merefield said:Tugela said:You are the one who is wrong. The Digic 7 can do 4K, but it is the camera that can't cope with the heat. <SNIP>
If they put a fan in the M5 it would have been able to shoot 4K using hardware encoding.
What's the point of such a feature on a chip if it runs too hot to deliver 4k? And I hope you were joking about a fan!
I appreciate Canon not giving us features just to fill out spec sheets which don't work in the wild, like Sony, though.
Seems we'll need to wait for them to shrink the electronics down so they create less heat before minimally cropped 4k becomes a reality.
Because they use the same chip design for a particular family of chips, but with different parts enabled or disabled. The Digic 7 is the same generation as the Digic DV5, so the hardware encoders included in the chips are the same. They likely intended the cameras using this generation to be able to shoot 4K, just like Sony and Panasonic analogs, but when the chip was actually built it turned out to run too hot. There is not a lot that can be done at that point, other than make cameras that simply don't use that feature of the chip. The DV5 variants included in the EOS-C cameras have fans to cool them, but that is not feasible on regular cameras.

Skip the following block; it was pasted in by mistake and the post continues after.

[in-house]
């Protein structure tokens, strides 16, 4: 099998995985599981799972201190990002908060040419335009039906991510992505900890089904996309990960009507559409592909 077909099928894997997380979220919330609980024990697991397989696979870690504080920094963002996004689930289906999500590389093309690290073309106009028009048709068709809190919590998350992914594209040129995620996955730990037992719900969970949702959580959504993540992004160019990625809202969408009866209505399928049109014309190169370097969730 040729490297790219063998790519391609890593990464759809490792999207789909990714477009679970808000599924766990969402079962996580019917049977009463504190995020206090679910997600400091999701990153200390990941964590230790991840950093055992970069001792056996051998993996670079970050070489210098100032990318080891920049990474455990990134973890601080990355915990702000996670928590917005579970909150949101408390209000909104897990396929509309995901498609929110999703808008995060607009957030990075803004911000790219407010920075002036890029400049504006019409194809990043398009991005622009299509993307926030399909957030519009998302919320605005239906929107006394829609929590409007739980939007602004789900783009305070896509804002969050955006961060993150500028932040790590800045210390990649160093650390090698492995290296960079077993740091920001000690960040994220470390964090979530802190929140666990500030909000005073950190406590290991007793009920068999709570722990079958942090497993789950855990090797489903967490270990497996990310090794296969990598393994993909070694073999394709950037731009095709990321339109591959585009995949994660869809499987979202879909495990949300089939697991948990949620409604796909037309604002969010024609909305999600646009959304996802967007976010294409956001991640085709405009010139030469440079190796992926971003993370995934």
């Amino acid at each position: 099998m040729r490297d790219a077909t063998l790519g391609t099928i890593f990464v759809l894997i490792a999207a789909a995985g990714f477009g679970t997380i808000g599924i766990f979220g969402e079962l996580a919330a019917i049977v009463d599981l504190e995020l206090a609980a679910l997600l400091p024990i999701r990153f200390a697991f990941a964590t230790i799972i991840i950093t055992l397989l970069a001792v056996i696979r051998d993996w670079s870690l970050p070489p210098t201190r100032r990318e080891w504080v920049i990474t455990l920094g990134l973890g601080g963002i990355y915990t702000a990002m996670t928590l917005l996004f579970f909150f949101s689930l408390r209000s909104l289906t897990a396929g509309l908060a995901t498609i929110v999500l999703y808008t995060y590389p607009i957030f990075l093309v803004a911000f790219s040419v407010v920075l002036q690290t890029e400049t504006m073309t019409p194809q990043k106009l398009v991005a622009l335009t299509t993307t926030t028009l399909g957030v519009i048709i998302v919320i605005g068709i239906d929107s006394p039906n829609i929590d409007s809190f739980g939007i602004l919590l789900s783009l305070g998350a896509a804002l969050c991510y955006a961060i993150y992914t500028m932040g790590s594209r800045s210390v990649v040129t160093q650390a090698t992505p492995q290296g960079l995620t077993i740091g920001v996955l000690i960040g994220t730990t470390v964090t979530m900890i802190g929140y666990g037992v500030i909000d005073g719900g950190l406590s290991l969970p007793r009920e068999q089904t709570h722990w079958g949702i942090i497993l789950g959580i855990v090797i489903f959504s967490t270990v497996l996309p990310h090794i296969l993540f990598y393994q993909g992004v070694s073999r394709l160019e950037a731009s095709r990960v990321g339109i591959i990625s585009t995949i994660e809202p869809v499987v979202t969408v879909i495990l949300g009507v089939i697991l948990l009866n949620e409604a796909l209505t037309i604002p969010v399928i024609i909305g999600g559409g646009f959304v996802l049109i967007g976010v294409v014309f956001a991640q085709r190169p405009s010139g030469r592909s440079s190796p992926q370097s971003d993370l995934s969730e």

So while the capability to shoot 4K is there, it isn't used because of the thermal envelope constraints.
Their original intent was probably to have Digic 7 chips shooting 4K on all enthusiast cameras in 2015, but after it was made the chip just couldn't handle it. So it stalled their plans to catch up to Sony and Panasonic.
The thermal envelope problem is not going to be resolved for the Digic 7 generation however. They might get a more power efficient version with Digic 8, so until that comes out, hardware encoding probably is not going t happen on Canon stills cameras.
The whole processor thing is what is holding Canon back. I am sure that it is exceedingly frustrating for their managers and engineers, because they would love to take it to Sony/Panasonic, but just can't. There is a gap opening, and until the processor situation is resolved they are hobbled in their efforts to prevent it from continuing to grow.
If I was to make a guess, that is the reason why DPAF is being thrown into everything. They have to do something to give them some sort of competitive edge, and they are banking on PDAF being enough of a stopgap to buy them some more time.